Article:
Phase transition and thermoelastic behavior of barite-group minerals at high-pressure and high-temperature conditions
- 11 Downloads
Experimental studies on the phase transition and thermoelastic behavior of barite-group minerals are crucial to understand the recycle of sulfur in Earth’s interior. Here, we present a high-pressure and high-temperature (high P–T) study on two barite-group minerals—barite (BaSO4) and celestite (SrSO4) up to ~ 59.5 GPa 700 K and ~ 22.2 GPa, 700 K, respectively, using in situ synchrotron-based X-ray diffraction (XRD) combined with diamond anvil cells (DACs). Our results show that BaSO4 undergoes a pressure-induced phase transition from Pbnm to P212121 at ~ 20.3 GPa, which is different from the previous results. Upon decompression, the high-pressure phase of BaSO4 transforms back into its initial structure, which indicates a reversible phase transition. However, no phase transitions have been detected in SrSO4 over the experimental P–T range. In addition, fitting a third-order Birch–Murnaghan equation of state to the pressure–volume data yields the bulk moduli and their pressure derivatives of BaSO4 and SrSO4. Simultaneously, the thermal expansion coefficients of BaSO4 and SrSO4 are also obtained, by fitting the temperature-volume data to the Fei-type thermal equation of state. Furthermore, the compositional effects on the phase transformation and thermoelastic behavior of barite-group minerals are also discussed, and the results suggest that the bond length of < M–O > (M=Ba, Sr, Pb) is an important factor that causes the phase transition pressure of SrSO4 to be the largest, PbSO4 is the second, and BaSO4 is the lowest.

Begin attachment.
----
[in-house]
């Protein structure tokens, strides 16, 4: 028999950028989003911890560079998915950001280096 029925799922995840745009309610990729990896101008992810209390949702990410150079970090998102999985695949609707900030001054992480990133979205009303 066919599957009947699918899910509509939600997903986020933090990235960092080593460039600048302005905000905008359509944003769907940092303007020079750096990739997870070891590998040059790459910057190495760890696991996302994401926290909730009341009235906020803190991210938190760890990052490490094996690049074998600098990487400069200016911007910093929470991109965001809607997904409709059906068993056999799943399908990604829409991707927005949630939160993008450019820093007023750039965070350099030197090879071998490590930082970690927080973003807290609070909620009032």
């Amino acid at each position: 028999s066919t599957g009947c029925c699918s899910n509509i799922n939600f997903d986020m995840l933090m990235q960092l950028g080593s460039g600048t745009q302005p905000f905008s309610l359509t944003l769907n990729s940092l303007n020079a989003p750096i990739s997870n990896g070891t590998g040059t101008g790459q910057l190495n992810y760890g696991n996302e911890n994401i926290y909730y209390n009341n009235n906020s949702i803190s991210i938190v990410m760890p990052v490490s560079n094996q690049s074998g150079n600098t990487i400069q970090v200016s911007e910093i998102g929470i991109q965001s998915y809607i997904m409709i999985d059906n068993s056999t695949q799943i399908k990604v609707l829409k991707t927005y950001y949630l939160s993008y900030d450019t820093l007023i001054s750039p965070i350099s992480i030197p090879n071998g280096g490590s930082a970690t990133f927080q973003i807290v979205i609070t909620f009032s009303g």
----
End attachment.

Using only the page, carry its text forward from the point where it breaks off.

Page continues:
KeywordsSulfate High temperature and high pressure Synchrotron X-ray diffraction Equation of state Diamond anvil cell
We are grateful to the beamline scientist of BL15U1 of SSRF and 4W2 of BSRF for the technical help. We also acknowledge HYS for the Neon gas-loading assistance. This project was supported by the National Natural Science Foundation of China (Grant nos. 41772043 and 41802043), the Joint Research Fund in Huge Scientific Equipment (U1632112) under cooperative agreement between NSFC and CAS, the Chinese Academy of Sciences “Light of West China” Program (Dawei Fan, 2017), Youth Innovation Promotion Association CAS (Dawei Fan, 2018434), and the CPSF-CAS Joint Foundation for Excellent Postdoctoral Fellows (Grant no. 2017LH014). The high-pressure XRD experiments were performed at the High-Pressure Experiment Station (4W2), Beijing Synchrotron Radiation Facility (BSRF), and the BL15U1 of the Shanghai Synchrotron Radiation Facility (SSRF).
- Fan D, Ma M, Wei S et al (2013) In-situ synchrotron powder X-ray diffraction study of vanadinite at room temperature and high pressure. High Temp High Press 42:441–449Google Scholar
- Fan D, Xu J, Liu J et al (2014) Thermal equation of state of natural stibnite up to 25.7. High Temp High Press 43:351–359Google Scholar
- Fei Y (1995) Thermal expansion. In: Ahrens TJ (ed) Mineral physics & crystallography: a handbook of physical constants. American Geophysical Union, Washington, DC, pp 29–44Google Scholar
- Kuang Y, Kuang J, Zhao D et al (2017) The high-pressure elastic properties of celestine and the high pressure behavior of barite-type sulphates. High Temp High Press 46:481–495Google Scholar
- Larson AC, Von Dreele RB (2004) General structure analysis system (GSAS). Los Alamos Natl Lab LAUR 86–748:1–179Google Scholar
- Miyake M, Minato I, Morikawa H, Iwai S (1978) Crystal structures and sulphate force constants of barite, celestite, and anglesite. Am Miner 63:506–510Google Scholar
- Mungall JE (2002) Roasting the mantle: Slab melting and the genesis of major Au and Au-rich Cu deposits. Geology 30:915. https://doi.org/10.1130/0091-7613(2002)030%3C0915:RTMSMA%3E2.0.CO;2 CrossRefGoogle Scholar